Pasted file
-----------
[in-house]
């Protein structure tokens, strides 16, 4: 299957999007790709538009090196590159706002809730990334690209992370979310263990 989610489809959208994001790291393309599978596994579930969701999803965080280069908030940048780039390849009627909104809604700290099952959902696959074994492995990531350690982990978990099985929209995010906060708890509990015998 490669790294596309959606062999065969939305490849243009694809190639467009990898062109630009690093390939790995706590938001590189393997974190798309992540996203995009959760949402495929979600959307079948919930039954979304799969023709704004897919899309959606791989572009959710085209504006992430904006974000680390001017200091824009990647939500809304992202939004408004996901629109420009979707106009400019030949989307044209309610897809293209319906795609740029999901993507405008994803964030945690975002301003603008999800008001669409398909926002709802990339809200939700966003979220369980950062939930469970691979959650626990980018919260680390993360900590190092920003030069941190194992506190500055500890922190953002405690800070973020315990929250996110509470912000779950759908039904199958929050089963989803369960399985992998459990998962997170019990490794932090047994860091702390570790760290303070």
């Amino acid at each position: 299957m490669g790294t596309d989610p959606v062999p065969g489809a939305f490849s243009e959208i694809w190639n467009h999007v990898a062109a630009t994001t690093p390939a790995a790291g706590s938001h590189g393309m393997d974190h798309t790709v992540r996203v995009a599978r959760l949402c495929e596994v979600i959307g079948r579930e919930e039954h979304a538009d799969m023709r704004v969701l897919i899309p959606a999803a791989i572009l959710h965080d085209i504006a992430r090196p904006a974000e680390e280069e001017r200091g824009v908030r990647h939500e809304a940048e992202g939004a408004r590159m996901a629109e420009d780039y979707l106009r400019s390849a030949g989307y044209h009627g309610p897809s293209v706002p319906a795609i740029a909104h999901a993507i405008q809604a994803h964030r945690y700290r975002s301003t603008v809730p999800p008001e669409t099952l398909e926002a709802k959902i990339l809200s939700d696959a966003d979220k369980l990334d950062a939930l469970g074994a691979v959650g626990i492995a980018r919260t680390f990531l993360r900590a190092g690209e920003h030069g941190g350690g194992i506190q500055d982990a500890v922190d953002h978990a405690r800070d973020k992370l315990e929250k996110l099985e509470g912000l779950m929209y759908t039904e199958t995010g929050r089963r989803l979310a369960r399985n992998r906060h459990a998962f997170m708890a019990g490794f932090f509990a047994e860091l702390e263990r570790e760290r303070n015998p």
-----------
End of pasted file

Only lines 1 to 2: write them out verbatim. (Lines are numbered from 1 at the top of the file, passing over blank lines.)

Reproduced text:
[in-house]
């Protein structure tokens, strides 16, 4: 299957999007790709538009090196590159706002809730990334690209992370979310263990 989610489809959208994001790291393309599978596994579930969701999803965080280069908030940048780039390849009627909104809604700290099952959902696959074994492995990531350690982990978990099985929209995010906060708890509990015998 490669790294596309959606062999065969939305490849243009694809190639467009990898062109630009690093390939790995706590938001590189393997974190798309992540996203995009959760949402495929979600959307079948919930039954979304799969023709704004897919899309959606791989572009959710085209504006992430904006974000680390001017200091824009990647939500809304992202939004408004996901629109420009979707106009400019030949989307044209309610897809293209319906795609740029999901993507405008994803964030945690975002301003603008999800008001669409398909926002709802990339809200939700966003979220369980950062939930469970691979959650626990980018919260680390993360900590190092920003030069941190194992506190500055500890922190953002405690800070973020315990929250996110509470912000779950759908039904199958929050089963989803369960399985992998459990998962997170019990490794932090047994860091702390570790760290303070």